SSD Disk Performance at high capacity

SSD Disk Performance

I get how a normal hard disk works and why a fragmented disk is slower, and that a disk nearing its capacity also slows down. But what about an SSD?

It seems to me that an SSD that is 1% full should operate as fast as an SSD that is 99% full.

Is this true?

Thanks
newbiewebSr. Software EngineerAsked:
Who is Participating?
I wear a lot of hats...

"The solutions and answers provided on Experts Exchange have been extremely helpful to me over the last few years. I wear a lot of hats - Developer, Database Administrator, Help Desk, etc., so I know a lot of things but not a lot about one thing. Experts Exchange gives me answers from people who do know a lot about one thing, in a easy to use platform." -Todd S.

JohnBusiness Consultant (Owner)Commented:
Yes. There is no useful concept of fragmentation on an SSD. You should not allow them to get full (80% max utilization) and run TRIM (Optimize) monthly or so.

Given the above, they are always fast.
0
noxchoGlobal Support CoordinatorCommented:
The HDD uses rotating parts and the data is written on different positions on the plate. Thus there are delays expected when the head moves from one place to another to read the requested data.
The State Solid Drive uses pages. The drive is divided into so called pages and the data is written to the pages. As there is no rotating part involved the speed remains mostly the same. However the SSD has specific number of write operations which means that you can write to the same page for example 500 000 times. After that the page is not usable at all. Thus to avoid the software writing always to the same page Intel invented so called TRIM which cleans the pages from the "deleted" data. And thus the drive can write to different pages.
0

Experts Exchange Solution brought to you by

Your issues matter to us.

Facing a tech roadblock? Get the help and guidance you need from experienced professionals who care. Ask your question anytime, anywhere, with no hassle.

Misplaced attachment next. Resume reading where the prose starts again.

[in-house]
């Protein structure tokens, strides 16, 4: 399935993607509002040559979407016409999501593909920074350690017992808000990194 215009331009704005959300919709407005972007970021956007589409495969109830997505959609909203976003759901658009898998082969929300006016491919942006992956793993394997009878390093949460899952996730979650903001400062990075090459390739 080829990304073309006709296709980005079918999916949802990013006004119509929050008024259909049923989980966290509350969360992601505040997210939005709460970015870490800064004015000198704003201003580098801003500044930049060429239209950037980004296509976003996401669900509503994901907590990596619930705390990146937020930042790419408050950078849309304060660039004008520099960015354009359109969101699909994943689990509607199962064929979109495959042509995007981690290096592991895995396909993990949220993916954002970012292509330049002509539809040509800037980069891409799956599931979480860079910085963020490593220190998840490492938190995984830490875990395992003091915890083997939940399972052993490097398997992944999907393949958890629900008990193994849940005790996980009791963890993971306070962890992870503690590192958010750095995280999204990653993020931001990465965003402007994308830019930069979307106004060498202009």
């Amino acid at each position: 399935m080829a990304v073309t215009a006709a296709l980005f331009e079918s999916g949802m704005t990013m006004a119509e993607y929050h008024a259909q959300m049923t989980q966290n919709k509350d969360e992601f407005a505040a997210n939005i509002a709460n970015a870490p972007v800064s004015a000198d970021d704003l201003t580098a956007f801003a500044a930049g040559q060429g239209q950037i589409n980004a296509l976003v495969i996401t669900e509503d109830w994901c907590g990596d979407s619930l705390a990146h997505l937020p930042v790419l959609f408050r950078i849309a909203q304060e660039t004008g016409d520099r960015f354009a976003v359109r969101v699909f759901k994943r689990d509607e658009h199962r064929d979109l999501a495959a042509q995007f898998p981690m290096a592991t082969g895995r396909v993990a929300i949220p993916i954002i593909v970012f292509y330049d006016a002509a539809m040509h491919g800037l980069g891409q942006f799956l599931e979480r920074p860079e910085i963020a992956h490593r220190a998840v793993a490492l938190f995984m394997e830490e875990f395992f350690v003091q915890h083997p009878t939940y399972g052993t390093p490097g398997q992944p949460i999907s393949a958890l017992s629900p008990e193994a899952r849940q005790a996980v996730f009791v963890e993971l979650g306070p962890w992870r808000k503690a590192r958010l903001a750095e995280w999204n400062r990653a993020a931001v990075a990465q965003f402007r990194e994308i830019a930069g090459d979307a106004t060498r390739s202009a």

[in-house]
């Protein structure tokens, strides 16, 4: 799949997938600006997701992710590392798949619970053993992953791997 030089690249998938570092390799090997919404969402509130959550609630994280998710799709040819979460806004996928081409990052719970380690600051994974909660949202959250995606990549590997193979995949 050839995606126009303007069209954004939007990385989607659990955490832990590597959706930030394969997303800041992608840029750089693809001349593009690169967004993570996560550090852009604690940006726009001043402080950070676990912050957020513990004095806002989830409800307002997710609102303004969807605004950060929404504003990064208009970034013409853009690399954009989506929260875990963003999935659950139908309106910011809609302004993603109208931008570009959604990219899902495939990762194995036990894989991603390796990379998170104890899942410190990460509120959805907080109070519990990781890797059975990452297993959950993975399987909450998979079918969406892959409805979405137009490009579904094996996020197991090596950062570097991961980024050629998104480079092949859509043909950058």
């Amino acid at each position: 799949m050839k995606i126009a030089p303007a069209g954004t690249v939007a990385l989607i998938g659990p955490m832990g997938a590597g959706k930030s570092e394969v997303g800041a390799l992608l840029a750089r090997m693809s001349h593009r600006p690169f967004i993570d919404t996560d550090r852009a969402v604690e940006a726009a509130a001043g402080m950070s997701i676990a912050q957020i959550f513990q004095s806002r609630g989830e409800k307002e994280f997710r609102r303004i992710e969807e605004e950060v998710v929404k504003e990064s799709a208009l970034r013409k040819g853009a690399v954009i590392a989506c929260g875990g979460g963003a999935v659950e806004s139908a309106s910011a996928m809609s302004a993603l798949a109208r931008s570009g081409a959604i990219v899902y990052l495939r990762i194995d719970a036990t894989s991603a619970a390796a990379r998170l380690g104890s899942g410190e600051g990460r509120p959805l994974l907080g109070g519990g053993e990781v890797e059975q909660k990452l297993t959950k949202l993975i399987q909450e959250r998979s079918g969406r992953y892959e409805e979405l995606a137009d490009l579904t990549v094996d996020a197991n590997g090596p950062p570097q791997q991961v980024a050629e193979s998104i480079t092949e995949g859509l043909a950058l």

Start your 7-day free trial
Hello ThereSystem AdministratorCommented:
A little bit off topic but you can find something useful...
SSD Optimalization (How to make it faster):
1 Turn Off Defragmentation
2 Deactivate Prefetch and Superfetch
3 Deactivate Readyboot
4 Move Paging File to HDD
5 Check TRIM Support
6 Deactivate Hibernation
7 Deactivate System Restore
8 Optimize Autostart
9 Activate AHCI Mode in the BIOS

Some people say that optimizing is bad, some people say that optimizing is neccesary. From my experience, not optimizing SSD disks might cause some unexpected issues if you use SSD longer time.
0
Ultimate Tool Kit for Technology Solution Provider

Broken down into practical pointers and step-by-step instructions, the IT Service Excellence Tool Kit delivers expert advice for technology solution providers. Get your free copy now.

JohnBusiness Consultant (Owner)Commented:
Manufacturers support using TRIM and warranty their drives for 3 to 5 years
0
newbiewebSr. Software EngineerAuthor Commented:
thanks
0
JohnBusiness Consultant (Owner)Commented:
You are very welcome. I am always happy to help
0
nociSoftware EngineerCommented:
The delays in a full disk mostly are not from a full disk as such (not the disk).
But it involves the OS gathering blocks as much from the remaining free space as possible.
And that may involve looking at various storage regions to look at. It is the looking for this space that makes the filesystem slow

The amount of slowdown heavily depends on the filesystem designs.
0
andyalderCommented:
>It seems to me that an SSD that is 1% full should operate as fast as an SSD that is 99% full.

I see the question is closed but I'm not sure you understand why that premise is incorrect.

Once it gets nearly full there is increased write amplification even with TRIM supervising garbage collection.
As mentioned above an SSD is split into pages, when nearly full the SSD has to free up a whole page to do any write operation  which involves reading several partially used pages to consolidate the data on them,

Enterprise SSDs hide a portion of the capacity to give them more room for garbage collection. Some consumer SSDs allow you to set that hidden space to a set value, or setting an unused partition under the OS has the same effect.

https://en.wikipedia.org/wiki/Write_amplification
https://www.howtogeek.com/165542/why-solid-state-drives-slow-down-as-you-fill-them-up/
1
It's more than this solution.Get answers and train to solve all your tech problems - anytime, anywhere.Try it for free Edge Out The Competitionfor your dream job with proven skills and certifications.Get started today Stand Outas the employee with proven skills.Start learning today for free Move Your Career Forwardwith certification training in the latest technologies.Start your trial today
Storage

From novice to tech pro — start learning today.

Question has a verified solution.

Are you are experiencing a similar issue? Get a personalized answer when you ask a related question.

Have a better answer? Share it in a comment.